Michael Blakstad, for Meon Matters

In the Middle Ages, most fish came from the sea and were salted or cured; eating fish was regarded as a penance, hence the Church’s ban on eating meat on Fridays or during Lent. Fresh fish were a delicacy, bred in ponds owned by nobility or royalty and reserved for special occasions.

The Bishops of Winchester maintained a handful of vivaria, ponds designed for keeping pike, perch, bream, roach and pike. Some were large, like Frensham Great Pond which covered 100 acres. East Meon’s were much smaller and were probably a series of ponds, one at Fishponds and another at Giant’s Cottage, both in Oxenbourne, and two others at the source of the River Meon and at Lower Farm. We know there were fishponds in East Meon because the Pipe Roll of 1208/9 records a ‘new pond’ built by order of the Bishop, Peter de Roches; another in 1231 records that the vivarium was ‘broken’ (drained) and five feet of mud dug out; in 1244, ten men spent forty days carrying mud away on stretchers and twenve wheelbarrows; Master Nicholas, the Bishop’s fisherman, supervised the operation.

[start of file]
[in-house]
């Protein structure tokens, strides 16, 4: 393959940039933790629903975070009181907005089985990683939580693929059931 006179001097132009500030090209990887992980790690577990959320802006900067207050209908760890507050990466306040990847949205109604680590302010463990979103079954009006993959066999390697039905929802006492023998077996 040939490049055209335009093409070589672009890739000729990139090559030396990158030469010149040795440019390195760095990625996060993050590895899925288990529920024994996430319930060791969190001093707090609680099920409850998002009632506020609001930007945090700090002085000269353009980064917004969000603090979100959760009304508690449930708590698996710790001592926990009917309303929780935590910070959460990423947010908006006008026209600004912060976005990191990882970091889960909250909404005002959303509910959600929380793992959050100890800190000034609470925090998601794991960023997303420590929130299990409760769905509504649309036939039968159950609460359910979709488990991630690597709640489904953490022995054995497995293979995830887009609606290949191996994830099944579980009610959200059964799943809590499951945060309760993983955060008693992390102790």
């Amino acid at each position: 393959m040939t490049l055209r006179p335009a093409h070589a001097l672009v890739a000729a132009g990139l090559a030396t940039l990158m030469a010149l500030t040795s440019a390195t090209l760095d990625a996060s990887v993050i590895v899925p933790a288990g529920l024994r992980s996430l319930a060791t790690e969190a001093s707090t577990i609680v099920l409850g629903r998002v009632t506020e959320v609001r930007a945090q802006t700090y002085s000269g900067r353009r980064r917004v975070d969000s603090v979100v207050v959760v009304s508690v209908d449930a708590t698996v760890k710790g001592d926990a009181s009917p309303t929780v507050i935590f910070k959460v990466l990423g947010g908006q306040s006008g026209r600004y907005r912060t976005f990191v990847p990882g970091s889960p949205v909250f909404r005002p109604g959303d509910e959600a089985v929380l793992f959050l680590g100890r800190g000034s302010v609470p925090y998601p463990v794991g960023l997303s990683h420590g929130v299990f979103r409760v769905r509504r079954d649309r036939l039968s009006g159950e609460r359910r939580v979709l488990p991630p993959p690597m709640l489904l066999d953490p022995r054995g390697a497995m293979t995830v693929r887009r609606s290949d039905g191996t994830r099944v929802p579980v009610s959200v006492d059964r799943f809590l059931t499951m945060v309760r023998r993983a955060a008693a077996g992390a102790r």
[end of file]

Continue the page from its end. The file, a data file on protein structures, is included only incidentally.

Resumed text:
Layout of vivarium at Fishponds.

Vivaria were carefully designed and managed. They were located near the source of a stream or river where the water is purer: Fishponds feeds a tributary stream which flows into the Meon. Because they had frequently to be cleared of the silt from the fields, a bypass stream allowed the water to flow during the operation. The fish were then stored in a servatorium, a smaller pond; wattle hurdles or sluices prevented the fish from escaping. The water level at Fishponds today is lower than the original, which would have come up to the level of the road, and centuries of silt has filled much of the area originally under water. Our map shows the probably extent of the medieval pond.

Seine fishing

When a royal visit or an important feast day approached, fishermen from the coast would often be imported to help with the catch, for which a long seine net was taken out by boat then brought back in an arc to the shore. Most episcopal ponds were within a day’s journey by cart to the Bishop’s palace at Wolvesey; the fish were wrapped in wet grass and carried alive in sacks so that they were fresh for the feast.

In 1240, Henry III commanded that the ponds at Alresford, Bishop’s Walthham and Menes be fished without delay, the pike salted and the others put in pane (paste) and sent to Westminster for the Christmas celebrations. It can be assumed that noone who lived in East Meon ever tasted fresh fish.